Sebastian Vettel has admitted to having had 'a lot of moments' along the way to securing Red Bull Racing's breakthrough Formula 1 victory in the Chinese Grand Prix this weekend – a result he described as 'phenomenal' and one he hinted would be the cue for the party to end all parties in Shanghai tonight...
Having already delivered the energy drinks-backed outfit its maiden pole position in the top flight at its 74th attempt, Vettel went one better still on race day by producing a sublime performance in torrential conditions that caught out many of his rivals. It was not unlike the sort of drives that used to be the preserve of his record-breaking seven-time world champion compatriot Michael Schumacher – a man in whose footsteps the 21-year-old is already being tipped to tread in seasons to follow.
What's more, as if it was not enough merely destroying the opposition with his sheer wet weather pace – as he had done en route
to his own debut triumph for Scuderia Toro Rosso in the Italian Grand Prix at Monza last year – he made a point of further demonstrating his and Red Bull's new-found superiority by battling his way past the Brawn GP of world championship leader Jenson Button on the track late on, even though he knew the Briton rival had a pit-stop to make whereas he did not. For someone so young, it was a truly consummate performance – even if he acknowledged that it was far from an easy one.
“It's phenomenal!” enthused the 21-year-old. “It's unbelievable – I'm so, so happy. It was a very long race and it was extremely difficult, because there was a lot of standing water, with some rivers and even some lakes. Cars were going off, and the team was telling me by radio 'be careful, be careful'.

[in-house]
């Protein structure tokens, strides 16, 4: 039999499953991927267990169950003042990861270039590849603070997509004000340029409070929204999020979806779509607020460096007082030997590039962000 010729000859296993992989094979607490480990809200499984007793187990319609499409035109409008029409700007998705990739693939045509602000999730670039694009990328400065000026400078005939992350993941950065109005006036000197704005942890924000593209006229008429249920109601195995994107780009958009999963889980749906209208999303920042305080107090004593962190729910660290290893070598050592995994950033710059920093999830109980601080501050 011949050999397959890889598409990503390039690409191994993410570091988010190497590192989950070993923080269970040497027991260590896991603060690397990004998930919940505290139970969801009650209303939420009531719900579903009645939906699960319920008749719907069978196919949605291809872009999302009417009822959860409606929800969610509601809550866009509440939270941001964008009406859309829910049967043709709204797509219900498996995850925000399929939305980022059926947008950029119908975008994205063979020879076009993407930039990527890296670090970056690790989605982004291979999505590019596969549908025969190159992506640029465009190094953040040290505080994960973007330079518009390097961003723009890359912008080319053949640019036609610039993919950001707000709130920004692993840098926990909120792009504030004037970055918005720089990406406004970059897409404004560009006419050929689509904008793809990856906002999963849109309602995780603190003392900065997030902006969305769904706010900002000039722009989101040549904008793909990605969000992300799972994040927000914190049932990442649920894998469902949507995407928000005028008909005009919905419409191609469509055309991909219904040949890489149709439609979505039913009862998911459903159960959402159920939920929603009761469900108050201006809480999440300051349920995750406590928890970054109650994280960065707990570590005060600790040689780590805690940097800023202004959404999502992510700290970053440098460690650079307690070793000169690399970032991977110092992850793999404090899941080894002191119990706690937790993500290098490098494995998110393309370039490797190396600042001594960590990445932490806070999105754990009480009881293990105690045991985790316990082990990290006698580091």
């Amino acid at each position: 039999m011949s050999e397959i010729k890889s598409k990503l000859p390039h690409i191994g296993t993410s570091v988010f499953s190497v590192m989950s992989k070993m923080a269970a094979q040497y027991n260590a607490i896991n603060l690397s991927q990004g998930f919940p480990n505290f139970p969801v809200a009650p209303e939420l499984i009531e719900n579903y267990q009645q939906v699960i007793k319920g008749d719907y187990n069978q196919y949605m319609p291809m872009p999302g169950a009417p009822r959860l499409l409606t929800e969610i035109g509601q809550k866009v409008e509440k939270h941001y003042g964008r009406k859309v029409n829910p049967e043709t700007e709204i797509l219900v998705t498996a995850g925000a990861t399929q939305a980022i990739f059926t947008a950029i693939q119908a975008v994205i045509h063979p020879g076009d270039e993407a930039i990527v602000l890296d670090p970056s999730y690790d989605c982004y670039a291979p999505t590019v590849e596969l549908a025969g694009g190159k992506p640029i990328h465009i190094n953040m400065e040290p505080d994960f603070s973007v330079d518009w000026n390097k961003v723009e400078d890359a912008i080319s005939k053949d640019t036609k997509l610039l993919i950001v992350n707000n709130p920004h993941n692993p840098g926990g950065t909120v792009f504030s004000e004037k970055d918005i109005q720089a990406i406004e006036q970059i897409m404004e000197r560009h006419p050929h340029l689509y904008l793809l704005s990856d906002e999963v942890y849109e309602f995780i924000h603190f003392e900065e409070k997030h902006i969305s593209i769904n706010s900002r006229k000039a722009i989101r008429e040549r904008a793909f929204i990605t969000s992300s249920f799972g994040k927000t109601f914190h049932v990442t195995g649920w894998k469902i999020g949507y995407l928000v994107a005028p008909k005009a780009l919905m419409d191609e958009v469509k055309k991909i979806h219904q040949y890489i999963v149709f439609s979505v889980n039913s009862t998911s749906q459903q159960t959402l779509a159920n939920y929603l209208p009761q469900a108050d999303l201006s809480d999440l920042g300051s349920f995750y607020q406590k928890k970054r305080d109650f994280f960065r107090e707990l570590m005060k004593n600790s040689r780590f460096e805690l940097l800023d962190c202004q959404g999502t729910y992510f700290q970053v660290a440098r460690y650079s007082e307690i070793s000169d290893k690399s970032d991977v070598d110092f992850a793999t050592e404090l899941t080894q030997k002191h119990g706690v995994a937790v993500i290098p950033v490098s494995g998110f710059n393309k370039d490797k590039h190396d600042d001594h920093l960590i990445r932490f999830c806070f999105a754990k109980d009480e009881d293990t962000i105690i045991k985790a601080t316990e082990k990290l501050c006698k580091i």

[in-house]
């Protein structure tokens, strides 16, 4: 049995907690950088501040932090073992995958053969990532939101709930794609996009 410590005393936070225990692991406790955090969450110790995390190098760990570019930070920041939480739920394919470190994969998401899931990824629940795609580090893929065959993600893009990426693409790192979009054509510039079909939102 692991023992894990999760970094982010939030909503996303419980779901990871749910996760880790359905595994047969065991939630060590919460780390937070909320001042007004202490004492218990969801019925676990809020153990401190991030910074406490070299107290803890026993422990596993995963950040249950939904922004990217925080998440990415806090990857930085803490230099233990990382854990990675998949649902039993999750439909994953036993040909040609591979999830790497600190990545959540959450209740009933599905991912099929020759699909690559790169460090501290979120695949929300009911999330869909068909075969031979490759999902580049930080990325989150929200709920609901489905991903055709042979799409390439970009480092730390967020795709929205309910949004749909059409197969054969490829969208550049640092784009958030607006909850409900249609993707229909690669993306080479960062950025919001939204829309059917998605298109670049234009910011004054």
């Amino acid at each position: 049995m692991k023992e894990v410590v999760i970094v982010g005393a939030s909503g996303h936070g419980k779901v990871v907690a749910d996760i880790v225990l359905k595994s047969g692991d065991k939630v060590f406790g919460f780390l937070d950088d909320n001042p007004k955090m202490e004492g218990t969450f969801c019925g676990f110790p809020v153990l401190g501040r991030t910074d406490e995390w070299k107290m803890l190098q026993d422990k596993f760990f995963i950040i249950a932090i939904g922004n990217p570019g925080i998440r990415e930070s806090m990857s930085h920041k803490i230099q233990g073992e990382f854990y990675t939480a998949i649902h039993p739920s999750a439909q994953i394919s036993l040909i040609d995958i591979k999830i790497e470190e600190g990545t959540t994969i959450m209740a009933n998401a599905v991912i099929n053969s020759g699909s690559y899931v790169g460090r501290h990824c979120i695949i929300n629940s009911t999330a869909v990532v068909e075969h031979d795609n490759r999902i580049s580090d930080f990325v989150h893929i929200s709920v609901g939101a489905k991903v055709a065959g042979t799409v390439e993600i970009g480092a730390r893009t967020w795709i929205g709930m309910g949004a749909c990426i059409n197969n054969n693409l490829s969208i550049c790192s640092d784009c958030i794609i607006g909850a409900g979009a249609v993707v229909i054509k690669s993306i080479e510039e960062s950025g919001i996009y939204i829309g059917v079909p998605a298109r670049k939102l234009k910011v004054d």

“I had all the time those warnings, but I had a lot of moments of aquaplaning where the car just started to slide, and I was hoping the tyres would stick again. Fortunately I always got the control of the car back a bit later, and ten laps from the end I tried to control the gap between me and the car behind and adapt my pace.
“I was trying to have everything under control, but it was difficult. At some points I was trying to bring the car home, but that meant I lost focus, so then I just tried to take it corner by corner, not looking too far ahead. In the last two laps I backed off a bit, as I didn't want to risk aquaplaning on the water at the side of the track.
“Yesterday we struggled a little bit with the reliability; today that was no problem at all for both cars as we finished one-two. I think Saturday night was the first night the mechanics had a bit more sleep, and they did a good job in the pit-stops. Throughout the whole race we had no problems. It's an incredible achievement.”
That it most certainly was, and the young German's enthusiasm and delight after taking the chequered flag was clear for all to see. His only regret, he conceded, was that Adrian Newey – the man responsible for having penned the Renault-powered RB5 he drove to victory – and his design team were not in China to witness to result, being busy working away back in Milton Keynes to hastily produce a new 'double-decker' diffuser for the car to try and make it even more competitive. Still, there will assuredly be more successes for Newey and co. to appreciate first-hand.
“When you're in the car and you can give back this kind of result it just feels fantastic,” grinned the man from Heppenheim. “I said by radio 'enjoy this moment'; I did myself, and I think everybody in the team did. Winning my second race – one with Toro Rosso and one with Red Bull – makes me extremely happy and I hope we can continue working in this direction. I'm so proud because it was an enormous and great job by the whole of Red Bull. I want to say a massive thank you to them all; everyone has worked so hard.
“I think this championship will be very, very interesting throughout the season – you bring another step, update, small improvement or big improvement and you can make a big difference because everyone is so close to each other. Of course we are pushing hard; the only downside is that they (Newey and his team) are not here to celebrate with us. My flight is tomorrow, so I have basically all night left – and Red Bull knows how to party!”